Wednesday, June 8, 2016

Hillary Clinton Shifts to Far-Left as She Claims Party's Nomination

This is interesting.

Back in the 1990s, the Clintons claimed to be centrist "New Democrats" opportunistically, so they could win. Inside there's always been an Alinskyite Marxist collectivist waiting to break out.

At the Wall Street Journal, "How Hillary Clinton Shifted Leftward":
When she stood before New York Democrats and launched her first campaign for office 16 years ago, Hillary Clinton was unabashed about her centrist credentials.

“I’m a New Democrat,” the first lady said in announcing her Senate bid. Her husband worked for a decade to move the party away from its liberal roots and win over independent voters. Now Mrs. Clinton touted that third-way philosophy, too.

“I don’t believe government is the source of all our problems, or the solution to them,” she said.

Today, a transformed Mrs. Clinton campaigns again, this time for president. On a swath of domestic issues, dragged along by a rapidly changing party and a surprisingly tough primary opponent in Sen. Bernie Sanders, Mrs. Clinton has moved to the left, sometimes reversing her positions and in other cases changing her tone in significant ways.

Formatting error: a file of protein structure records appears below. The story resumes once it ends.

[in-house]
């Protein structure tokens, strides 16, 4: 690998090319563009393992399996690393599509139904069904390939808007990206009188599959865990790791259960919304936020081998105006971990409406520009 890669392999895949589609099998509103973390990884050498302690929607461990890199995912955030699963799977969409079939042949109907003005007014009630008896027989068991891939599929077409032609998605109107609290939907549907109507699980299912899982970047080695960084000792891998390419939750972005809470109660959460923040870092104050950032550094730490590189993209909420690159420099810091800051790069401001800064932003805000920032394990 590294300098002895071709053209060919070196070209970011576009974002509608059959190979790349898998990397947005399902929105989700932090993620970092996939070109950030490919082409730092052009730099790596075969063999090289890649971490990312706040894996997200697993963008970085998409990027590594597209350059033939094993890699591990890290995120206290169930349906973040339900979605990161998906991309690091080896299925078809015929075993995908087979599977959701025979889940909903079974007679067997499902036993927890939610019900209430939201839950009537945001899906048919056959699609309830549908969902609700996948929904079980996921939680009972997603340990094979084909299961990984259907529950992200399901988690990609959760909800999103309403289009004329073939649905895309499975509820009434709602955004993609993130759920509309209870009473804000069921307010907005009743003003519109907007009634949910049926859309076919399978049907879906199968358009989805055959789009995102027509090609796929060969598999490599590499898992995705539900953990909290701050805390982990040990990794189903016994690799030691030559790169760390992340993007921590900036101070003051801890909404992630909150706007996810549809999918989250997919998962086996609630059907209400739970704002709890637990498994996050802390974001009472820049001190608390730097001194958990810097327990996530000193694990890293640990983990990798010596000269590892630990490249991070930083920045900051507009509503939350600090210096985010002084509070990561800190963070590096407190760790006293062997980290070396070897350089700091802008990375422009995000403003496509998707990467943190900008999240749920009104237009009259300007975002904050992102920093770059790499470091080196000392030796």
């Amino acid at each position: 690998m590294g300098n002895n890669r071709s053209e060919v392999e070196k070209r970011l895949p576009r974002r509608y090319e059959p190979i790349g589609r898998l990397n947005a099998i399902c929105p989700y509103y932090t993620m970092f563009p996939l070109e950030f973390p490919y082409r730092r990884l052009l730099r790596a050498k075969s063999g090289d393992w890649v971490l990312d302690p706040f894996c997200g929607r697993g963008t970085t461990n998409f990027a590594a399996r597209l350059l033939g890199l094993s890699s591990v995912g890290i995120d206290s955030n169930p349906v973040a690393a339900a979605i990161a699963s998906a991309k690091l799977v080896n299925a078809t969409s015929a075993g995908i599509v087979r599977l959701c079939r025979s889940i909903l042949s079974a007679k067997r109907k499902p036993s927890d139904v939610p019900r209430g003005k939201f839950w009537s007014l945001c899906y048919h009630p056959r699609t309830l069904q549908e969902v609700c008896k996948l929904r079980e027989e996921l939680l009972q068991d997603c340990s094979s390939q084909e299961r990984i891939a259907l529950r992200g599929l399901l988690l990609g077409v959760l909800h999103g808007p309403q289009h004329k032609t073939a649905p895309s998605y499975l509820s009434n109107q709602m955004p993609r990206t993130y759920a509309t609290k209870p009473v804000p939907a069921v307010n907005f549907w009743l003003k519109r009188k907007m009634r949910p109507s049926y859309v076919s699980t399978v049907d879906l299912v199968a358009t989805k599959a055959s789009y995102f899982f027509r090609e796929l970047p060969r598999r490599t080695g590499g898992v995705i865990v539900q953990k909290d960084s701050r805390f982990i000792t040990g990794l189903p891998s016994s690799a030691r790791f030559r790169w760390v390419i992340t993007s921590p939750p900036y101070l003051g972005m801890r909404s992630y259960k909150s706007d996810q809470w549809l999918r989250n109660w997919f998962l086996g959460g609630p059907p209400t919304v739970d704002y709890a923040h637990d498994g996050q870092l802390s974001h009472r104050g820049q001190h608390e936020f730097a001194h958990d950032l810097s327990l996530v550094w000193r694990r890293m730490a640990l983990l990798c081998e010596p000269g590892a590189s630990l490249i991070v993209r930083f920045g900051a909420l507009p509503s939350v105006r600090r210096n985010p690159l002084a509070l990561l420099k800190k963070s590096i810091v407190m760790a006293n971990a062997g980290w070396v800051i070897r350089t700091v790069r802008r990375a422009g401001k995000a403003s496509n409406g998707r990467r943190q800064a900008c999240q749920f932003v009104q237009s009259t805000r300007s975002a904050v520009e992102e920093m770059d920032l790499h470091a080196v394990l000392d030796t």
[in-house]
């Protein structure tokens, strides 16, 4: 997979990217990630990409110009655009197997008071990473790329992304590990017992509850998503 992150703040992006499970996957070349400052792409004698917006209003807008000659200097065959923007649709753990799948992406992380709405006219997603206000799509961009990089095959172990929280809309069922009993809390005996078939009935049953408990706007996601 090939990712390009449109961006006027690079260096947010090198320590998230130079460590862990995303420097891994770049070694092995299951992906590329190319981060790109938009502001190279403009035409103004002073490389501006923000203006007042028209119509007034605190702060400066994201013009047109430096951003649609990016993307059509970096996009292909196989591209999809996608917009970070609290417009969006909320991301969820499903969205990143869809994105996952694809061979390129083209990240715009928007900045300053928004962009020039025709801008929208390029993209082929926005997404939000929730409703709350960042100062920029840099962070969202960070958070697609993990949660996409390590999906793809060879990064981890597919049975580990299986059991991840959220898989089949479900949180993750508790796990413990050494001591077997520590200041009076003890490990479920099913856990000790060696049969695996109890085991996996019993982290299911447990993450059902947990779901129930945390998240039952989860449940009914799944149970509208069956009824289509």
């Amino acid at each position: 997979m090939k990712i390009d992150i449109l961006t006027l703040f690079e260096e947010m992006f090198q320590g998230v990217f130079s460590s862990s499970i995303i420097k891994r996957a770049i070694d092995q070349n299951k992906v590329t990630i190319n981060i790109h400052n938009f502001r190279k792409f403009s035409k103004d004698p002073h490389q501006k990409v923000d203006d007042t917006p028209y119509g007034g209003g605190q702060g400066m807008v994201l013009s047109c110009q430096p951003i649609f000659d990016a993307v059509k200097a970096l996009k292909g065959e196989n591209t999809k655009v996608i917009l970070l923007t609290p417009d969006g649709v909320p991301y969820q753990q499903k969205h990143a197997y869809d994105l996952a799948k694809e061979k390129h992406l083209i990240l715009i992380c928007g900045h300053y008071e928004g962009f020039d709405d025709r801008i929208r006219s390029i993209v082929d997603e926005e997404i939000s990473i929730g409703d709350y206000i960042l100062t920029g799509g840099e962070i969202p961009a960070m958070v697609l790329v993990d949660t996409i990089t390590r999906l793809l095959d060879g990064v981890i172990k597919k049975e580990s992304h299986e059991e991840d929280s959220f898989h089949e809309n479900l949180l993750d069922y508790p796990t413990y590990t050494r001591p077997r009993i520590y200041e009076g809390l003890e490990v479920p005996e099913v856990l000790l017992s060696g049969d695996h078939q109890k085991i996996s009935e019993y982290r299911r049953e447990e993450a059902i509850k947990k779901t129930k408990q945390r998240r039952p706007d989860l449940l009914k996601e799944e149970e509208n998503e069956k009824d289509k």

Mrs. Clinton has undone her longtime opposition to gay marriage. She apologized for her 2002 vote authorizing an invasion of Iraq. She backed off support for charter schools. She called for an end to the “era of mass incarceration,” a rebuke of her husband’s 1994 crime bill.

Under intense pressure from Mr. Sanders, she came out against the Keystone XL pipeline, a project that as secretary of state she said she was inclined to approve. She opposed the Trans-Pacific Partnership, an Asian free-trade agreement she had predicted would be the “gold standard,” but that was opposed by labor unions, most Democrats and Mr. Sanders.

And on Social Security, Mrs. Clinton all but abandoned her longtime interest in a bipartisan compromise aimed at extending the program’s solvency and adopted liberal promises not to cut benefits.

On Tuesday, eight years after Mrs. Clinton conceded the 2008 contest, she celebrated victory in her quest for her party’s presidential nomination, a historic achievement making her the first woman to run on a major party ticket. Primary voters cast ballots on Tuesday in California and five other states. Mrs. Clinton went over the top a day earlier with commitments from party leaders who are convention delegates, according to an Associated Press tally.

Now Mrs. Clinton is set to face Republican Donald Trump this fall, and being seen as more liberal may not help in wooing crucial independents and working-class voters. Further, her changing views may feed a perception among some voters that she is untrustworthy, as it did among many Sanders supporters.

“I don’t feel she’s genuine, to be honest,” said Bill Losch, 63 years old, of Las Vegas, a Sanders delegate. “She’ll do whatever she needs to do to be elected.”

Democrats in and out of Mrs. Clinton’s campaign say her shifting positions reflect new facts and show her willingness to adapt while sticking to core principles...